Advertisement
Share

Encinitas couple create interactive tale of battle for Los Angeles water rights

"Rain Shadow" by Rebecca and Laurent Carrer of Encinitas is a finalist in the 2014 Digital Book Awards.

By Kristina Houck

“There it is. Take it.”

Los Angeles water department head William Mulholland reportedly said these famous words at the Nov. 5, 1913 opening ceremony of the city’s aqueduct, the 223-mile-long engineering feat he spearheaded.

City officials marked the centennial of the completion last year, where Encinitas author Rebecca Carrer celebrated the occasion with the release of her book, “Rain Shadow.”

“I took a lot of things that happened — and it was complicated — and wove it together, in a way that, I think, is a really good story,” Carrer said.

“Rain Shadow” follows the conflict over the aqueduct bringing water from the Owens Valley to the city. Although rooted in reality, Carrer’s self-published novel is told through the eyes of a fictional reporter.

“Usually the story is told in a pretty polemic way,” Carrer said. “There was controversy and bitterness because Los Angeles, essentially, went up and bought water rights and land rights in Owens Valley, and there was a lot of feeling that they were very sneaky about it and misled people about what they were doing.”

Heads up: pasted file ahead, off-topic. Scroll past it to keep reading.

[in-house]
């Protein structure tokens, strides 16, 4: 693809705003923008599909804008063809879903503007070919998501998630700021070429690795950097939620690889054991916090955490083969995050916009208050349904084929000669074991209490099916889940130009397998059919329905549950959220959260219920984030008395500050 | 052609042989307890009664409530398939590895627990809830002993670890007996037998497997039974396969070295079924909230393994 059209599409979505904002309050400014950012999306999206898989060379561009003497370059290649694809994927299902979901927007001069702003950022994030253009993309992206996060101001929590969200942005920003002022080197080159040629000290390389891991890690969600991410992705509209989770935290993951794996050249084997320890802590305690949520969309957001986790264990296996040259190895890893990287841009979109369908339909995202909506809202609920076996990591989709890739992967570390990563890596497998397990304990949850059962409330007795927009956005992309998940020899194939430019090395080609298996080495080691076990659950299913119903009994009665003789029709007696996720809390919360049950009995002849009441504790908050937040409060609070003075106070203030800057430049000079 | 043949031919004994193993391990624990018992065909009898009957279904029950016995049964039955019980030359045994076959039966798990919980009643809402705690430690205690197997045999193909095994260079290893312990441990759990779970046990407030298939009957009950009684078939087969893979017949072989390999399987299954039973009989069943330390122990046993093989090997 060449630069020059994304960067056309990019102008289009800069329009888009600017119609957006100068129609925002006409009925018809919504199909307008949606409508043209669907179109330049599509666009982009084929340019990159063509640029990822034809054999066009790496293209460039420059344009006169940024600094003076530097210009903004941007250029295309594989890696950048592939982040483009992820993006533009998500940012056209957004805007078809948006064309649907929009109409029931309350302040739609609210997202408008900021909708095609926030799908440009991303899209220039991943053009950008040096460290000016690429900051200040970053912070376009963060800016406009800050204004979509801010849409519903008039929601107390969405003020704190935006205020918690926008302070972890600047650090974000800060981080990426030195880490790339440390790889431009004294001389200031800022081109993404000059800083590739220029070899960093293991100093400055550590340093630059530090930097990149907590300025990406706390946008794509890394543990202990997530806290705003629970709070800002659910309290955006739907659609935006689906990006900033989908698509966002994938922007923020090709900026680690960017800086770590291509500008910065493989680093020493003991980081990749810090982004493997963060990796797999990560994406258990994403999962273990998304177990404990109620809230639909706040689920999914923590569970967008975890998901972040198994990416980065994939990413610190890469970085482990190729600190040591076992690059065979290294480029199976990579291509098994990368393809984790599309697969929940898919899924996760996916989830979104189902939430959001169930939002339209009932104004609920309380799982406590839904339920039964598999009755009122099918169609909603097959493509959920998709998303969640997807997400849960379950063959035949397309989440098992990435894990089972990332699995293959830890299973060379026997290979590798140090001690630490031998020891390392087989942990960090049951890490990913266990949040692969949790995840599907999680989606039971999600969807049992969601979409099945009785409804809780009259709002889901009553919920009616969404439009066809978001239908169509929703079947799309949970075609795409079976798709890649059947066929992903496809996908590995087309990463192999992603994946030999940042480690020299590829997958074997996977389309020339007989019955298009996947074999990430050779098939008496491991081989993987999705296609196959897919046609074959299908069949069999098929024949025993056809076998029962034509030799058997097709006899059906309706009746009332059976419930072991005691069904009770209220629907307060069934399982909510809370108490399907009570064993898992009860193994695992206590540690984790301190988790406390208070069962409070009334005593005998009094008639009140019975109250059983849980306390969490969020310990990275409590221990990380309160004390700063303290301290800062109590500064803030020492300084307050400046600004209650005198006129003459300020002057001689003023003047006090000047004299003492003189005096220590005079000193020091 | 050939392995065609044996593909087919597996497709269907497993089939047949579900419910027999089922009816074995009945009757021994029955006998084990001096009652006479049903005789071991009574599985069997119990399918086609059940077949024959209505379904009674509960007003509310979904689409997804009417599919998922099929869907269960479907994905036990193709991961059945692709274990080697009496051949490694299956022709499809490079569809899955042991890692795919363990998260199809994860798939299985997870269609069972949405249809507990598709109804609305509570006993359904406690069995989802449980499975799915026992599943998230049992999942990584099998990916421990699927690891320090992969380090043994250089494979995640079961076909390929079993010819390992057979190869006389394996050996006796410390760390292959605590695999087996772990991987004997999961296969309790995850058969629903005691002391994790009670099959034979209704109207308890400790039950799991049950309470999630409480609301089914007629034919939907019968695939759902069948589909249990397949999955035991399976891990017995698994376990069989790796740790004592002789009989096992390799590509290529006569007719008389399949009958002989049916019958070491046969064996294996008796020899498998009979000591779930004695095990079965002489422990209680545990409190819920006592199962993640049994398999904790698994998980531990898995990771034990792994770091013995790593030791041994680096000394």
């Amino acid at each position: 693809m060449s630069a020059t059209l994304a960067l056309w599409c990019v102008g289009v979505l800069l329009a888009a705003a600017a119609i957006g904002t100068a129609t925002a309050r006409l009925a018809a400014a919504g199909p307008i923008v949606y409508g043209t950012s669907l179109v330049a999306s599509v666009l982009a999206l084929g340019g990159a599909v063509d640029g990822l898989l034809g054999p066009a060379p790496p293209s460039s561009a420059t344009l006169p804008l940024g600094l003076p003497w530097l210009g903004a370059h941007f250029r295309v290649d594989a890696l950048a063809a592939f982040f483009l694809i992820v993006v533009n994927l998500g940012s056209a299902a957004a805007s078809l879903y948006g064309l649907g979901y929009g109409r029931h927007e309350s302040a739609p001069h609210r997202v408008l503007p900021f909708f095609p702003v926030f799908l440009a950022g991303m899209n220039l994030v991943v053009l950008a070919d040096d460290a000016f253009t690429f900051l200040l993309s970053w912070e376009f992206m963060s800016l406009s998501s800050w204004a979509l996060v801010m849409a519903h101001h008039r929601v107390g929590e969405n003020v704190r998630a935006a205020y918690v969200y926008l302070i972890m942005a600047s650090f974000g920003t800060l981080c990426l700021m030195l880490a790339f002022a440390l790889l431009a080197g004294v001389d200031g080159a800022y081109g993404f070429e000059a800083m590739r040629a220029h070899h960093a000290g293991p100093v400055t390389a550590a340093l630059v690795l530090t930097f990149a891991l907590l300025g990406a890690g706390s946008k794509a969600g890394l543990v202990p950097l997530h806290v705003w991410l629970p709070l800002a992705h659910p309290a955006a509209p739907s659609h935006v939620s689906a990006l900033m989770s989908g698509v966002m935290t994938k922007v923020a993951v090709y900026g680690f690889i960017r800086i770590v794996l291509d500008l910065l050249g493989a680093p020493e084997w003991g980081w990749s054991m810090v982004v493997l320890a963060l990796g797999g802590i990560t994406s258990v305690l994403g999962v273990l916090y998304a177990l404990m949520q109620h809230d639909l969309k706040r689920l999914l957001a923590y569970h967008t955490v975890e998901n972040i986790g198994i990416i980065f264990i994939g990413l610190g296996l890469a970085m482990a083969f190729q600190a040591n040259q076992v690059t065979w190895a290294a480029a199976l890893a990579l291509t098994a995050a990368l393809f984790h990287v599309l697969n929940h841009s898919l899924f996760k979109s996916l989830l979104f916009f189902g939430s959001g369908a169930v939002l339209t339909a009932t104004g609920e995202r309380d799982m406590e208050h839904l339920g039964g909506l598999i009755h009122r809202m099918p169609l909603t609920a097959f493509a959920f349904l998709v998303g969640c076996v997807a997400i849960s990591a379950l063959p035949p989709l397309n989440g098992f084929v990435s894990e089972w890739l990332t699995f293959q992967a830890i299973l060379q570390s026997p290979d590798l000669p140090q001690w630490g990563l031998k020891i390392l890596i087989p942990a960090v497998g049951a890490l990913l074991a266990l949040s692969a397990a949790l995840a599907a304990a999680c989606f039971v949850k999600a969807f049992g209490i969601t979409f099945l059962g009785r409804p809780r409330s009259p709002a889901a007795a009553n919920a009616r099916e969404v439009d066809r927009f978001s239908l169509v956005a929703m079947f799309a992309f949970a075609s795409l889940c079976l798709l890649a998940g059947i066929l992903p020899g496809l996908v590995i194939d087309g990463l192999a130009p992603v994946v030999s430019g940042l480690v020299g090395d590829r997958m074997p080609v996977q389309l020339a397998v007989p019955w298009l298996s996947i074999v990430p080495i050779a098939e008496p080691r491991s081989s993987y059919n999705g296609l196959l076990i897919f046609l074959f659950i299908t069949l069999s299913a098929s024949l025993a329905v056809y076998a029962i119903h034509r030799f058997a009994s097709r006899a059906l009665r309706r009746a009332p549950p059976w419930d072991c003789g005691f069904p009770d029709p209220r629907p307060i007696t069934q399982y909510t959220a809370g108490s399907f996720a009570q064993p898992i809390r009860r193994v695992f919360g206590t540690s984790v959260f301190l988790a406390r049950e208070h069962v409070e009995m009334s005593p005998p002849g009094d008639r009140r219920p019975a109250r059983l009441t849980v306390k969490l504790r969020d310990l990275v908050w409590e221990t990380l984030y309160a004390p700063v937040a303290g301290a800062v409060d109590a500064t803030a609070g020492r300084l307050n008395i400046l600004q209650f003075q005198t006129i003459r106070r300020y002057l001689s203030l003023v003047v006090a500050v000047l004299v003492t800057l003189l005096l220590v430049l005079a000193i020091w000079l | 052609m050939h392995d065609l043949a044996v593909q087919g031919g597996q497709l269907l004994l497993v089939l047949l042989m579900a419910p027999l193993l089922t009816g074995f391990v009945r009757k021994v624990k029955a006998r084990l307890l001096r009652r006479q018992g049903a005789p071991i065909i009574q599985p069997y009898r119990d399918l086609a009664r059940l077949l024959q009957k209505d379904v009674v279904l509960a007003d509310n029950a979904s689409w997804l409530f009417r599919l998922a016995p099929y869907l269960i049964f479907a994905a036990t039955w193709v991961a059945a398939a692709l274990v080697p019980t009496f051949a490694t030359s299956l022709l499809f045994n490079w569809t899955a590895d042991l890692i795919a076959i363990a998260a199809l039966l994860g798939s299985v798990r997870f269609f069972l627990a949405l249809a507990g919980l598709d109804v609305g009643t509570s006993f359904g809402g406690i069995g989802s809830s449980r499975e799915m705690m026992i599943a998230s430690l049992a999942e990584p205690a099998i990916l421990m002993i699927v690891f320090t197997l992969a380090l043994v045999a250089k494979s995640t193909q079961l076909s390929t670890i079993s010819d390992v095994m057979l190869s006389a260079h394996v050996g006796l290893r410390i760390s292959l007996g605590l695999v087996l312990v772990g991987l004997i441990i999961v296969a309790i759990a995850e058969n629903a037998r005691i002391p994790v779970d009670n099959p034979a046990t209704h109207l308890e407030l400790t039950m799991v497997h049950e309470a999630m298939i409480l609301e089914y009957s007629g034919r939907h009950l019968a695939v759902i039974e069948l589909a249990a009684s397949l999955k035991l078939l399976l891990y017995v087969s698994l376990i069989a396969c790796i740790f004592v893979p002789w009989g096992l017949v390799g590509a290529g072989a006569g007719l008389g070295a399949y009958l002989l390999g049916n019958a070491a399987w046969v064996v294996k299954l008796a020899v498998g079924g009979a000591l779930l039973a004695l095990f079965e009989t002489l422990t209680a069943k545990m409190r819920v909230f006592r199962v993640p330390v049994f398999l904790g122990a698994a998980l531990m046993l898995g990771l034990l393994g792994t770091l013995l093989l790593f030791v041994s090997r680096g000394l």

In addition to her unique way of telling the story, Carrer decided to “show” the story through an interactive book.

A finalist in the 2014 Digital Book Awards, “Rain Shadow” incorporates more than 70 pop-ups with background information and historical photos, as well as a clickable map.

Carrer’s husband, Laurent Carrer, composed a soundtrack to accompany certain chapters and passages in the book. The music was recorded at Encinitas-based SpragueLand, with local musician Peter Sprague playing on several of the tracks.

“To me, it enriches the experience of an historical novel,” said Carrer, who noted there are interactive children’s and self-help books, but few interactive adult fiction novels. “I think it’s a pioneering book.”

Although she has worked as a commercial writer for about three decades, “Rain Shadow” is Carrer’s first book. She was inspired to write about the history of the aqueduct after watching the four-part documentary series “Cadillac Desert: Water and the Transformation of Nature.”

Married for 23 years, Carrer and her husband have lived in Encinitas since 1999.

“Rain Shadow” is available in print on Amazon. An e-version of the book is also available from Amazon and iTunes.

For information or to purchase the book, visit www.rainshadownovel.com.


Advertisement